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116. Psalm 116

1I love Jehovah, because he heareth

My voice and my supplications.

2Because he hath inclined his ear unto me,

Therefore will I call upon him as long as I live.

3The cords of death compassed me,

And the pains of Sheol agat hold upon me:

I found trouble and sorrow.

4Then called I upon the name of Jehovah:

O Jehovah, I beseech thee, deliver my soul.

5Gracious is Jehovah, and righteous;

Yea, our God is merciful.

6Jehovah preserveth the simple:

I was brought low, and he saved me.

7Return unto thy rest, O my soul;

For Jehovah hath dealt bountifully with thee.

8For thou hast delivered my soul from death,

Mine eyes from tears,

And my feet from falling.

9I will walk before Jehovah

In the land of the living.

10I abelieve, for I will speak:

I was greatly afflicted:

11I said in my ahaste,

All men are liars.

12What shall I render unto Jehovah

For all his benefits toward me?

13I will take the cup of salvation,

And call upon the name of Jehovah.

14I will pay my vows unto Jehovah,

Yea, in the presence of all his people.

15Precious in the sight of Jehovah

Is the death of his saints.

16O Jehovah, truly I am thy servant:

I am thy servant, the son of thy handmaid;

Thou hast loosed my bonds.

17I will offer to thee the sacrifice of thanksgiving,

And will call upon the name of Jehovah.

18I will pay my vows unto Jehovah,

Yea, in the presence of all his people,

19In the courts of Jehovah's house,

In the midst of thee, O Jerusalem.

aPraise ye Jehovah.

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7 Return, O my soul! unto thy rest. He now exhorts himself to be of good courage; or rather, addressing his soul, tells it to be tranquil, because God was propitious towards him. By the term rest, some commentators understand God himself, but this is an unnatural interpretation. It is rather to be regarded as expressive of a calm and composed state of mind. For it is to be noticed, that David confesses himself to have been sorely agitated and perplexed amid an accumulation of ills, in the same way as each of us is conscious of his own inquietude, when the terrors of death encompass us. Although, therefore, David possessed unusual fortitude, he was yet distressed by reason of the conflict of grief, and an inward tremor so distracted his mind, that he justly complains of being deprived of his peace. He declares, however, that the grace of God was adequate to quiet all these troubles.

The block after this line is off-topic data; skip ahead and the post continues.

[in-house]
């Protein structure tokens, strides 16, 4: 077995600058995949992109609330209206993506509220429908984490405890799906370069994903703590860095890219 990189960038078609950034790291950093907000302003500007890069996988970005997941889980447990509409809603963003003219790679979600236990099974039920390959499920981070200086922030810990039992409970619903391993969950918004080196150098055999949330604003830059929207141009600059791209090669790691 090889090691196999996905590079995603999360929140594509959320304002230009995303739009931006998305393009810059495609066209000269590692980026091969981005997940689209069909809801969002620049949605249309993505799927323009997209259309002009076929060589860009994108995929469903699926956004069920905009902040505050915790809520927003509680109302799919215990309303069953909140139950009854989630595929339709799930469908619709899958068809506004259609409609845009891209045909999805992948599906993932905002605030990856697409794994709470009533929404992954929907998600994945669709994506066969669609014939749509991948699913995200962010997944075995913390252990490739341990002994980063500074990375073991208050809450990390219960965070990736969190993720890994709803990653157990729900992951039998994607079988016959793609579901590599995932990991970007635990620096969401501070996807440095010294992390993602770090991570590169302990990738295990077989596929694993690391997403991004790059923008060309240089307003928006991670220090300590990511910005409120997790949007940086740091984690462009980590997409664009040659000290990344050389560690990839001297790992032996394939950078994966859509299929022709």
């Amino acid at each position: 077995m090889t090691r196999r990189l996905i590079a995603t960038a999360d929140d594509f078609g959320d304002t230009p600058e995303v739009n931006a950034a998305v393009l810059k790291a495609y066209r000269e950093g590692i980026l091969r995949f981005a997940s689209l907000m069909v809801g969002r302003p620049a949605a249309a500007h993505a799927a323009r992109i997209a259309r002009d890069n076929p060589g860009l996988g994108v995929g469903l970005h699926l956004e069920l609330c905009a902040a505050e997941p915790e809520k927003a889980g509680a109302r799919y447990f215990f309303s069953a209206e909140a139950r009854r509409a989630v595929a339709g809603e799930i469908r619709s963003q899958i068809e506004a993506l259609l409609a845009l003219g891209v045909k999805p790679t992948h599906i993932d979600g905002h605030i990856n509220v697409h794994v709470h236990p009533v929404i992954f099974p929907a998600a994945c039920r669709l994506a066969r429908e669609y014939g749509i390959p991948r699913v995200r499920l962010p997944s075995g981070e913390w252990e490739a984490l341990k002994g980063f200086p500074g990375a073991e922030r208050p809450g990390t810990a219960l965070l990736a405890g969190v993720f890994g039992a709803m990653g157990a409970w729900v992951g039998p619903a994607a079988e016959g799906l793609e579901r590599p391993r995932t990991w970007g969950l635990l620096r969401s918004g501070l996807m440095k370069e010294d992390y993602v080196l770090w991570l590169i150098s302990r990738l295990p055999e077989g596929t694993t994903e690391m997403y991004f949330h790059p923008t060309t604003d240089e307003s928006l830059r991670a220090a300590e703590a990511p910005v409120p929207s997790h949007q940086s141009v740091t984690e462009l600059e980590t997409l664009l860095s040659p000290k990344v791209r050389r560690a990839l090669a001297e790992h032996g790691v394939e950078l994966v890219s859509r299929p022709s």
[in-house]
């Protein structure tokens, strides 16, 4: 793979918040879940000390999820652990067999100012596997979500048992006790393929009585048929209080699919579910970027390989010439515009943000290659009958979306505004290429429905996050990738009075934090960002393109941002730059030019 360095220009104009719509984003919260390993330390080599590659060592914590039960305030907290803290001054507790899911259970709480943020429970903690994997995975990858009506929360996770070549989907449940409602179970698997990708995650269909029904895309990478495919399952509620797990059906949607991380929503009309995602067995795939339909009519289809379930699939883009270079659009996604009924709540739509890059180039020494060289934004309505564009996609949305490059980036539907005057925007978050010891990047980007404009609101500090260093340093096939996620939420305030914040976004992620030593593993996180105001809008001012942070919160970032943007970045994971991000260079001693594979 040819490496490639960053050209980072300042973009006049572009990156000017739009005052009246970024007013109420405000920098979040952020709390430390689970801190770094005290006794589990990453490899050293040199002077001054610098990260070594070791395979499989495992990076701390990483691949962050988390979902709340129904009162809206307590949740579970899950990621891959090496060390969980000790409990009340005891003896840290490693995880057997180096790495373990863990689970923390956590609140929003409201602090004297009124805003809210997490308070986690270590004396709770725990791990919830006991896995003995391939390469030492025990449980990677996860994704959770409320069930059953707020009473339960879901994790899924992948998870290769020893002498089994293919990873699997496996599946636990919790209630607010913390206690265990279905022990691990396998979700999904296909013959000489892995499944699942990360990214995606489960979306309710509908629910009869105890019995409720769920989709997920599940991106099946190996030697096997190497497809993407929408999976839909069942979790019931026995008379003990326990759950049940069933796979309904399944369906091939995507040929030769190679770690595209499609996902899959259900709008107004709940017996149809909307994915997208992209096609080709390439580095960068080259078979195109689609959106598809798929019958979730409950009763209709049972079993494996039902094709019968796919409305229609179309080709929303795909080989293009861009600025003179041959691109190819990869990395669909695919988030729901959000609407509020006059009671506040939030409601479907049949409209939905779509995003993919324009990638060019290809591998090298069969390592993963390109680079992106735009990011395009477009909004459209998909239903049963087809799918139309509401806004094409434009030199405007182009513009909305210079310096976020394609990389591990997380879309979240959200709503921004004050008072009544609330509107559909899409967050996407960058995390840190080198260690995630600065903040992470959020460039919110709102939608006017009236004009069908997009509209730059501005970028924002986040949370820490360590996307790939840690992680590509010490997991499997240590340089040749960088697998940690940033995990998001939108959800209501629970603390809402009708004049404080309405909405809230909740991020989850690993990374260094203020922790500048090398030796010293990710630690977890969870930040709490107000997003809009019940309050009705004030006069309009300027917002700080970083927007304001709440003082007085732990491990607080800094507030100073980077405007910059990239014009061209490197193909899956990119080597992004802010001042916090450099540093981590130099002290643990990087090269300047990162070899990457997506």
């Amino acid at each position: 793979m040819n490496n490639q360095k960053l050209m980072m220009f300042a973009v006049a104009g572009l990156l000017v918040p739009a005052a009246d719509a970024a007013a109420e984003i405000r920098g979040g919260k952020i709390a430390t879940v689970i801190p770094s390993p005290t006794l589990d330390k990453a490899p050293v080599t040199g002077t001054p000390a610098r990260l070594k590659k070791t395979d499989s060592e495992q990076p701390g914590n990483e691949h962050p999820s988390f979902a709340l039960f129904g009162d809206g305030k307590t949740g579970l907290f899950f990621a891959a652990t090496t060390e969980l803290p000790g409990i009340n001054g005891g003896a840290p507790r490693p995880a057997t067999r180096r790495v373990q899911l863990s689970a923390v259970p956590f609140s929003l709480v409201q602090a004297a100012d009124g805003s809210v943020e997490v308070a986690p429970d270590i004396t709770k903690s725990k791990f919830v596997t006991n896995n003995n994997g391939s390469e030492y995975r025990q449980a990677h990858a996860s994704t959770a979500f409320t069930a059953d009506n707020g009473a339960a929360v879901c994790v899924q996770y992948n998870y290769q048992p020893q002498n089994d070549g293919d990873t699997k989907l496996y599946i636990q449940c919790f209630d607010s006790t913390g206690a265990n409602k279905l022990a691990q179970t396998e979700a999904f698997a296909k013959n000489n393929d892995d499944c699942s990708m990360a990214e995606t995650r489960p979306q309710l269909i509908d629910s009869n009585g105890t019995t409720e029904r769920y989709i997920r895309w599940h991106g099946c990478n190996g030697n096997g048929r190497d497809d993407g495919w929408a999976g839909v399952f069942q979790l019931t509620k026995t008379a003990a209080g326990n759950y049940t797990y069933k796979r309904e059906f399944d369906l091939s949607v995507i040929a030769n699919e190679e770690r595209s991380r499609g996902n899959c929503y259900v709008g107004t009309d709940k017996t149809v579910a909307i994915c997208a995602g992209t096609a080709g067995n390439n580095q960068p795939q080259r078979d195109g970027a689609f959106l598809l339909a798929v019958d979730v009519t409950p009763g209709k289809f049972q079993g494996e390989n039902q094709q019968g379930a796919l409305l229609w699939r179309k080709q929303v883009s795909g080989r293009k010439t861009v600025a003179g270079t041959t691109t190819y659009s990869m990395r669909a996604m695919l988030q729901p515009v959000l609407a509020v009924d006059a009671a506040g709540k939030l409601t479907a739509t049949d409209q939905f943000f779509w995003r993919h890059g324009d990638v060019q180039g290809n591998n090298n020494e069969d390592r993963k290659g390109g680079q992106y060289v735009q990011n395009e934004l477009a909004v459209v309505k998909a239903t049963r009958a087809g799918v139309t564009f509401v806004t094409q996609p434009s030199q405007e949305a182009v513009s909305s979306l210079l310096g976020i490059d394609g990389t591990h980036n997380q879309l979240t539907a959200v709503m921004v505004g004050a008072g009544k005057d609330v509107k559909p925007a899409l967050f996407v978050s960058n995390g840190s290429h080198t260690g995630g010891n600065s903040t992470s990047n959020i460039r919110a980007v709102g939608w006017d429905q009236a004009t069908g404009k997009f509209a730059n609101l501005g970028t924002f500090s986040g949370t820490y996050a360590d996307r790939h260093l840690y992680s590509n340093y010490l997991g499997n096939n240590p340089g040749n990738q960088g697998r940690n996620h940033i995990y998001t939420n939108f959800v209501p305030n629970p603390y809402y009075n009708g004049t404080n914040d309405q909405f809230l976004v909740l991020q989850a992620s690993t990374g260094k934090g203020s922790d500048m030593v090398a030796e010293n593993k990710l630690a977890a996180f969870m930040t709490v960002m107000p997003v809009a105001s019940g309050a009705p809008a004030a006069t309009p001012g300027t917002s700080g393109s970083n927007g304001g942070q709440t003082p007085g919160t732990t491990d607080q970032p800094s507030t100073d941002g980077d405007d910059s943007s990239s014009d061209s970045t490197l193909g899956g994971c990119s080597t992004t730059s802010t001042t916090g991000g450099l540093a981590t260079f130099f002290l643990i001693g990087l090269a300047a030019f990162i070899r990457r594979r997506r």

It may be asked, whether the experience of the grace of God alone can allay the fear and trepidation of our minds; since David declares, that, having experienced relief from Divine aid, he would, for the future, be at rest? If the faithful regain their peace of mind only when God manifests himself as their deliverer, what room is there for the exercise of faith, and what power will the promises possess? For, assuredly, to wait calmly and silently for those indications of God’s favor, which he conceals from us, is the undoubted evidence of faith. And strong faith quiets the conscience, and composes the spirit; so that, according to Paul, “the peace of God, which passeth all understandings” reigns supremely there, Philippians 4:7. And hence the godly remain unmoved, though the whole world were about to go to ruin. What is the import of this returning unto rest? I answer, that however much the children of God may be driven hither and thither, yet they constantly derive support from the word of God, so that they cannot totally and finally fall away. Confiding in his promises, they throw themselves upon his providence; and still they are sorely distressed by disquieting fears, and sadly buffeted by the storms of temptation. No sooner does God come to their assistance, than not only inward peace takes possession of their minds, but, from the manifestation of his grace, they are supplied with grounds for joy and gladness. Of this latter kind of quietness David here treats — declaring that, notwithstanding of all the prevalence of agitation of mind, it was now time for him to delight himself calmly in God. The term גמל, gamal, is improperly rendered to reward; because, in Hebrew, it usually signifies to confer a favor, as well as to give a recompense; which is confirmed by him in the following verse, in which he says that his soul was delivered from death. This, then, properly speaking, is the recompense; namely, that God, in delivering him from death, had wiped away the tears from his eyes. The arrangement of the words is transposed; for, according to our idiom, we would rather have said, he hath delivered my feet from falling; and mine eyes from tears, and then he hath delivered my soul from death; for we are wont to follow that arrangement, by which the most important circumstance comes to be mentioned last. Among the Hebrews such a collocation of the words, as in this passage, is by no means improper. This is their import: God has not only rescued me from present death, but also treated me with farther kindness, in chasing away sorrow, and stretching out his hand to prevent me from stumbling. The grace of God is enhanced, in that he restored to life one who had been almost dead.




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